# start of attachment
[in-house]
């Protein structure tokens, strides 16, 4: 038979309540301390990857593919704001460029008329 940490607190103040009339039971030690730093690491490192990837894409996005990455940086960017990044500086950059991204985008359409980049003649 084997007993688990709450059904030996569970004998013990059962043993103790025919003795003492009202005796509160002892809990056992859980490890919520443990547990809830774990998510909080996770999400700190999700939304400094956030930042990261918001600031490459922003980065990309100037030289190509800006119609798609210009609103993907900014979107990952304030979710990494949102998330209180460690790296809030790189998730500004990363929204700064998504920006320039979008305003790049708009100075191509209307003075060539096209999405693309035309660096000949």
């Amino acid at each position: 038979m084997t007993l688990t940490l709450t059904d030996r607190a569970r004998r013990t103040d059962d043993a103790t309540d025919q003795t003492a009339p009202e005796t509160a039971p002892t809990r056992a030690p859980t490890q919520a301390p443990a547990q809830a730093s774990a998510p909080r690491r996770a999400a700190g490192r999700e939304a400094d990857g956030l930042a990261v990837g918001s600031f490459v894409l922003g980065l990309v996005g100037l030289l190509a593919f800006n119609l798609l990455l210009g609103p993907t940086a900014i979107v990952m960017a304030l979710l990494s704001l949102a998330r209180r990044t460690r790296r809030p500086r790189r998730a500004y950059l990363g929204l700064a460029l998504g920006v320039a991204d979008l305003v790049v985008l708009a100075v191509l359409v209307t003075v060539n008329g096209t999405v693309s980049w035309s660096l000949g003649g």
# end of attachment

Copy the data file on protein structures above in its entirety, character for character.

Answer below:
[in-house]
């Protein structure tokens, strides 16, 4: 038979309540301390990857593919704001460029008329 940490607190103040009339039971030690730093690491490192990837894409996005990455940086960017990044500086950059991204985008359409980049003649 084997007993688990709450059904030996569970004998013990059962043993103790025919003795003492009202005796509160002892809990056992859980490890919520443990547990809830774990998510909080996770999400700190999700939304400094956030930042990261918001600031490459922003980065990309100037030289190509800006119609798609210009609103993907900014979107990952304030979710990494949102998330209180460690790296809030790189998730500004990363929204700064998504920006320039979008305003790049708009100075191509209307003075060539096209999405693309035309660096000949």
């Amino acid at each position: 038979m084997t007993l688990t940490l709450t059904d030996r607190a569970r004998r013990t103040d059962d043993a103790t309540d025919q003795t003492a009339p009202e005796t509160a039971p002892t809990r056992a030690p859980t490890q919520a301390p443990a547990q809830a730093s774990a998510p909080r690491r996770a999400a700190g490192r999700e939304a400094d990857g956030l930042a990261v990837g918001s600031f490459v894409l922003g980065l990309v996005g100037l030289l190509a593919f800006n119609l798609l990455l210009g609103p993907t940086a900014i979107v990952m960017a304030l979710l990494s704001l949102a998330r209180r990044t460690r790296r809030p500086r790189r998730a500004y950059l990363g929204l700064a460029l998504g920006v320039a991204d979008l305003v790049v985008l708009a100075v191509l359409v209307t003075v060539n008329g096209t999405v693309s980049w035309s660096l000949g003649g």